Fred Plotkin’s Opera 101: A Complete Guide to Learning and Loving Opera

Jorie’s Store – Opera 101: A Complete Guide to Learning and Loving Opera


Title and Author(s): Opera 101: A Complete Guide to Learning and Loving Opera by Fred Plotkin
Release Date: Nov 09, 2004
Publisher: Blackstone Audio, Inc.
ISBN: 9781455100132       
Duration: 18 hours, 15 minutes
Source: Harris County Public Library’s Digital Media Collection | Overdrive

Reasons for Reading: Originally, I learned of Fred Plotkin’s Opera 101… when I read Ann Patchett’s notes about Bel Canto. I enjoyed some live opera performances in college and thought this book might elucidate what compels people to subscribe to opera. This happened many years ago and something distracted me. Fast forward to 2013, I rediscovered this book among the many choices for eAudio nonfiction. I thought, “Wow, I can listen to a book about opera!” Thus, I checked it out and downloaded it to my Nook.

Summary: Opera 101… is an exhaustive look into a centuries-old art form. Author Fred Plotkin shares with the reader the history of opera, its many people (composers, performers, conductors, audience, etc), etiquette, and much more. After covering these aspects, Plotkin selects certain operas to describe in much more detail: Rigoletto, Tosca, Lucia di Lammermoor, Il Barbiere di Siviglia, Don Giovanni, Les Contes d’Hoffmann, Eugene Onegin, Don Carlo, Tannhäuser, Die Walküre, and Elektra.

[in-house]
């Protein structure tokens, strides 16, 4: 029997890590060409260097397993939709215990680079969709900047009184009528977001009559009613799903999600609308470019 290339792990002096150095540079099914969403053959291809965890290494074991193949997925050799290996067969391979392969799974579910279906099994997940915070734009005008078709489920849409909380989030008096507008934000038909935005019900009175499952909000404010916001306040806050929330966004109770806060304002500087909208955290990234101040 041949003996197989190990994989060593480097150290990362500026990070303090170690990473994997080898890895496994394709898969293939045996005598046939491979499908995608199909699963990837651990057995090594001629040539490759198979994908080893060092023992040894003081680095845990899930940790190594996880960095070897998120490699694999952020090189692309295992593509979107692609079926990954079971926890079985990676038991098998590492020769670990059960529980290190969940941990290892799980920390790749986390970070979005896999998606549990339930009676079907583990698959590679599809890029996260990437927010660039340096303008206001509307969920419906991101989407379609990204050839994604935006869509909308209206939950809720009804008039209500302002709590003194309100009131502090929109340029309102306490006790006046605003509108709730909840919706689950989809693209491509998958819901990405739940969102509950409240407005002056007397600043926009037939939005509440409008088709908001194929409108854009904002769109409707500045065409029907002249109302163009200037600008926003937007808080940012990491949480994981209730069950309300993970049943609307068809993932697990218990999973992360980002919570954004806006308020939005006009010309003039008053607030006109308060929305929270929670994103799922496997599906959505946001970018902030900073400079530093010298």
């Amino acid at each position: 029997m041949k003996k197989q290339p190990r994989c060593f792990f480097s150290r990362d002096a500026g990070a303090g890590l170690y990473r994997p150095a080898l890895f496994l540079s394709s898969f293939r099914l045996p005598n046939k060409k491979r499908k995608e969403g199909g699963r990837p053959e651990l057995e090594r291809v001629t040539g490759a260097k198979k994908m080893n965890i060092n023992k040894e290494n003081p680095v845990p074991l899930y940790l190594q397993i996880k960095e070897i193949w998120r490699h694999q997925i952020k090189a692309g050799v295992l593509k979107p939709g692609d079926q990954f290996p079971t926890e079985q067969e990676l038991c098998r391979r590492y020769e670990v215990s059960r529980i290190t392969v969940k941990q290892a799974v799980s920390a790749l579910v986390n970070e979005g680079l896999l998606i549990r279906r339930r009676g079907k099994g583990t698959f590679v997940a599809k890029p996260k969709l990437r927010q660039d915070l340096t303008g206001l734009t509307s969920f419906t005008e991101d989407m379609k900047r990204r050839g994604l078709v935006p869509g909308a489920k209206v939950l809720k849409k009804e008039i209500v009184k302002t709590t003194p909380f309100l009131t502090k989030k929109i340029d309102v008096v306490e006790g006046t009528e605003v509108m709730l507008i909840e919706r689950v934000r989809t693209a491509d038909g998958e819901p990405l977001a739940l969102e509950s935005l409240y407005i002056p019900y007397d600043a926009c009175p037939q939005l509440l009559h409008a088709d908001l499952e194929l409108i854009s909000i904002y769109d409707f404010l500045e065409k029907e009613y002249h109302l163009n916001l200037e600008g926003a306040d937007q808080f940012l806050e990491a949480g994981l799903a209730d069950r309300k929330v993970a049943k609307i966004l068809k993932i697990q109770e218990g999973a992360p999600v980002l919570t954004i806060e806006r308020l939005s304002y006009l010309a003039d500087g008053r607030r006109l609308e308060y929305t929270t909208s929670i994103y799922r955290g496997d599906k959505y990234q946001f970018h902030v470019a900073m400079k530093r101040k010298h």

One Thing I Learned from reading Fred Plotkin’s Opera 101…: In irs early days, the second biggest center for Italian opera was Naples.

What I Liked: The title of this book is most apt. It’s really a course in opera appreciation. I liked how Plotkin described the ins and outs of attending an opera. He explained why the doors close during the acts and what to wear. Also, Plotkin explained what your pre-opera meal size should be. When I finished this book, I felt I knew something about opera.

What I Disliked: I wished the reader could’ve heard the pieces Plotkin talked about in the eAudio. Also, it’s difficult to read libretto while driving.

Three Out of Five Pearls

Song: Luciano Pavarotti – La Donna È Mobile (Rigoletto)

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For more on Fred Plotkin’s Opera 101: A Complete Guide to Learning and Loving Opera, check out the following sites:

Laurie Lisle’s Portrait of an Artist: A Biography of Georgia O’Keeffe

Portrait of an Artist: A Biography of Georgia O’Keeffe by Laurie Lisle | eBranch Harris County Public Library

(Written 31 January 2013)

Title and Author(s): Portrait of an Artist: A Biography of Georgia O’Keeffe by Laurie Lisle & Grace Conlin (Narrator)

Release Date: May 9, 2006
Publisher: Blackstone Audio, Inc.
ISBN:  9781455100132

Duration: 13 hours, 39 minutes

Reasons for Reading: I wanted another eAudio. Also, I wanted something very different from Black Like Me. When I saw a biography of Georgia O’Keeffe, I felt I’d achieved that. All I remembered about her was that she was an artist that one of my sixth grade teachers said painted whatever she saw around her. While I found this simplistic, I felt there must be more to Georgia O’Keeffe. So, I checked it out via HCPL Overdrive and ultimately listened to it on my Nook Tablet.